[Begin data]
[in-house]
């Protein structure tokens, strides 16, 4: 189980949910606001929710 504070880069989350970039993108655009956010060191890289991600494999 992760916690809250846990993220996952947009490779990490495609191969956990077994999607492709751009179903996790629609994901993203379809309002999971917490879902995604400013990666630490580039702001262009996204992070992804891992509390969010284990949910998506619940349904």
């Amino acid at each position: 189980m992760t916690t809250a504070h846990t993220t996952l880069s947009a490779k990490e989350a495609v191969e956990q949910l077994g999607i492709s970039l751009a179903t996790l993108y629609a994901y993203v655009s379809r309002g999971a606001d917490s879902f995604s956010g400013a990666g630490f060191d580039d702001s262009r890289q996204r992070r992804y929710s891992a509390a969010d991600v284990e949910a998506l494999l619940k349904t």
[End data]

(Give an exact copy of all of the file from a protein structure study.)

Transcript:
[in-house]
């Protein structure tokens, strides 16, 4: 189980949910606001929710 504070880069989350970039993108655009956010060191890289991600494999 992760916690809250846990993220996952947009490779990490495609191969956990077994999607492709751009179903996790629609994901993203379809309002999971917490879902995604400013990666630490580039702001262009996204992070992804891992509390969010284990949910998506619940349904």
């Amino acid at each position: 189980m992760t916690t809250a504070h846990t993220t996952l880069s947009a490779k990490e989350a495609v191969e956990q949910l077994g999607i492709s970039l751009a179903t996790l993108y629609a994901y993203v655009s379809r309002g999971a606001d917490s879902f995604s956010g400013a990666g630490f060191d580039d702001s262009r890289q996204r992070r992804y929710s891992a509390a969010d991600v284990e949910a998506l494999l619940k349904t």